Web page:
So Shibananda Biswas and I submitted this paper Stable division and essential normality: the non-homogeneous and quasi-homogeneous cases for publication. The referee sent back a report with several good comments, two of which turned out to be serious. The two serious comments concerned what appeared as Theorem 2.4 in the first version of the paper (and it appears as the corrected Theorem 2.4 in the current version, too). The first serious  issue was that in the proof of the main theorem we mixed up between t and t+1, and this, naturally, causes trouble (well, I am simplifying. Really we mixed between two Hilbert space norms, parametrised by t and t+1). The second issue (which did not seem to be a serious one at first) was that at some point of the proof we claimed that a particular linear operator is bounded since it is known to be bounded on a finite co-dimensional subspace; the referee asked for clarifications regarding this step.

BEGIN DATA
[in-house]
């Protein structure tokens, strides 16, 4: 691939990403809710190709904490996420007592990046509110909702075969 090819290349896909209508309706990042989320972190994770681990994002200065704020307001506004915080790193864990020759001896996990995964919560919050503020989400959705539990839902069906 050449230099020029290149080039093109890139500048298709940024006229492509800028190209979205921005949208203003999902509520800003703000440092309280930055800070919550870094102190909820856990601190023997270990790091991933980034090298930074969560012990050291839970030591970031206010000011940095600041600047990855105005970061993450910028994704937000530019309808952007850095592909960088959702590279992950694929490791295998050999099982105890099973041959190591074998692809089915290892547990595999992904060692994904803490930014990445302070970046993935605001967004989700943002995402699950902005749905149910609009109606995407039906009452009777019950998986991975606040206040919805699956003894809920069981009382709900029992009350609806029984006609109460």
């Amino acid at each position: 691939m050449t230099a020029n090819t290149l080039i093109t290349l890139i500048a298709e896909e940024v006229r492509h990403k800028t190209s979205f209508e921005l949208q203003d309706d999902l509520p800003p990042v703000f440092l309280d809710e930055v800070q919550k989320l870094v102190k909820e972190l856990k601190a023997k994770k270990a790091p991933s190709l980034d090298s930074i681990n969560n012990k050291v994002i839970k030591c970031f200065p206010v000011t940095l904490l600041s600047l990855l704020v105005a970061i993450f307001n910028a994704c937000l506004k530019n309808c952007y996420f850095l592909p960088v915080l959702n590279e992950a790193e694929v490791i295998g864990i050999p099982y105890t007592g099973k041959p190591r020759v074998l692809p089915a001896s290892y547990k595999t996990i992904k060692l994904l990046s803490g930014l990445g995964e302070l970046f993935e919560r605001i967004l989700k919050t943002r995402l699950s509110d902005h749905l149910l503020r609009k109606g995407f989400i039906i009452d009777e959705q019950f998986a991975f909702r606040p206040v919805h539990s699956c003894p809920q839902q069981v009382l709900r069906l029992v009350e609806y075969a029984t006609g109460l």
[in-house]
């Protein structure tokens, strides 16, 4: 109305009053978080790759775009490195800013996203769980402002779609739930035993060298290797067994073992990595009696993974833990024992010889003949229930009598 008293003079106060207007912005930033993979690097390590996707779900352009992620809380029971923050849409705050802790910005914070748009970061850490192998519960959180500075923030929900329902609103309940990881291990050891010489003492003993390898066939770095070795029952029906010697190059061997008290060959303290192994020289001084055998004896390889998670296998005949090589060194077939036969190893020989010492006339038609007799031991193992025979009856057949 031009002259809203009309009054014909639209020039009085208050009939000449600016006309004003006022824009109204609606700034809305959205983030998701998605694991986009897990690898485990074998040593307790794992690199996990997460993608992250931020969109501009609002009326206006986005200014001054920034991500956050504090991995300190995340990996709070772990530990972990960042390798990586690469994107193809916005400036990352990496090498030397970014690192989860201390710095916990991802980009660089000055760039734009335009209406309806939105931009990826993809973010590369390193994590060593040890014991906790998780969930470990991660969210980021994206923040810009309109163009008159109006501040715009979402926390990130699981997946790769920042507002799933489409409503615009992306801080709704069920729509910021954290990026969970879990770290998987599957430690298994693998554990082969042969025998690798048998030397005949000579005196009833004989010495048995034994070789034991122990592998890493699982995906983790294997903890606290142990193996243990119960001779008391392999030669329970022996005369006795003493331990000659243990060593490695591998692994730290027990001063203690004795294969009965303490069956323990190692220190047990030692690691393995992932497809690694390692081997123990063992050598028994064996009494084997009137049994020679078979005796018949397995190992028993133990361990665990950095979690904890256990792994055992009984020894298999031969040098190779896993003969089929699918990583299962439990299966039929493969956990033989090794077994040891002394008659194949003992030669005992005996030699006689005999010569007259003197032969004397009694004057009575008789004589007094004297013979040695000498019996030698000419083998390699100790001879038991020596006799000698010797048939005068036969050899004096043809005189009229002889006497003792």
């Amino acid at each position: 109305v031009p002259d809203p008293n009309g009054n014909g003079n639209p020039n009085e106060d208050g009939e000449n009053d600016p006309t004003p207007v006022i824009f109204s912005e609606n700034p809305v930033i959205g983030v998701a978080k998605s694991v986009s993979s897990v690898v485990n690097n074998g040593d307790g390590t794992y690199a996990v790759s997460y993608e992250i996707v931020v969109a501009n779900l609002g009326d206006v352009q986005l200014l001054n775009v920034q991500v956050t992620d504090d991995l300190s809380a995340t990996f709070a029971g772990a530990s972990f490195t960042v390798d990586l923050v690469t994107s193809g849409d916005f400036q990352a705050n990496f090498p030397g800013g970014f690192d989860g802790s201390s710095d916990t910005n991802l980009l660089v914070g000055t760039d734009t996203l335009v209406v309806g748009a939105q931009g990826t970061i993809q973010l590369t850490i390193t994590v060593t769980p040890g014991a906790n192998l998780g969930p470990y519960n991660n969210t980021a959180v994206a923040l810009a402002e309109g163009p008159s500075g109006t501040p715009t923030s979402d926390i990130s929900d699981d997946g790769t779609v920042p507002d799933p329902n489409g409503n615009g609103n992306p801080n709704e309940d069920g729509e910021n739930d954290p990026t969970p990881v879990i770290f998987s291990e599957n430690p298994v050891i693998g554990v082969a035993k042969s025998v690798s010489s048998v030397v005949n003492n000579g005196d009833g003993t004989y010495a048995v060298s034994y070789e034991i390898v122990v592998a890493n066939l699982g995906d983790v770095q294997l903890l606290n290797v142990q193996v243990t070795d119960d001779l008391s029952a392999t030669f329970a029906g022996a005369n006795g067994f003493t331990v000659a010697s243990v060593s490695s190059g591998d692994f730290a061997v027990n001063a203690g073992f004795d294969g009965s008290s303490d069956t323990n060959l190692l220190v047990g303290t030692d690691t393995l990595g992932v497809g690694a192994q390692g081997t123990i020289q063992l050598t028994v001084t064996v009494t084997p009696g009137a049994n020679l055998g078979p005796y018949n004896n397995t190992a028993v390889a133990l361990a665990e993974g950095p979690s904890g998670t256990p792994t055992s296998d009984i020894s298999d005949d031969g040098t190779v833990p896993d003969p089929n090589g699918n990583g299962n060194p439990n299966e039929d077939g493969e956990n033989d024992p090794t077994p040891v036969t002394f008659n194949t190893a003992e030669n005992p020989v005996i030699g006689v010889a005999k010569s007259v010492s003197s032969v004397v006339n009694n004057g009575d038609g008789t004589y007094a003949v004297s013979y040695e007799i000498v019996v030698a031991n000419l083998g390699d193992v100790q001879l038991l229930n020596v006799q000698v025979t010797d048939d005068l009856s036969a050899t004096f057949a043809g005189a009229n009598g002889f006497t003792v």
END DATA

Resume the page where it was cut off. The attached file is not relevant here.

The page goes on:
The first issue was serious, but we managed to fix the original proof, roughly by changing t+1 back to t. There was a price to pay in that the result was slightly weaker, but not in a way that affected the rest of the paper. Happily, we also found a better proof of the result we wanted to prove in the first place, and this appears as Theorem 2.3 in the new and corrected version of the paper.

The second issue did not seem like a big deal. Actually, in the referee’s report this was just one comment among many, some of which were typos and minor things like that, so we did not really give it much attention. A linear operator is bounded on a finite co-dimensional subspace, so it is bounded on the whole space, I don’t have to explain that!

We sent the revision back, and after a while the referee replied that we took care of most things, but we still did not explain the part about the operator-being-bounded-because-it-is-bounded-on-a-finite-co-dimensional-space. The referee suggested that we either remove that part (since we already had the new proof), or we explain it. The referee added, that in either case he suggests to accept the paper.

Well, we could have just removed that part indeed and had the paper accepted, but we are not in the business of getting papers accepted for publication, we are in the business of proving theorems, and we believed that our original proof was interesting in itself since it used some interesting new techniques. We did not want to give up on that proof.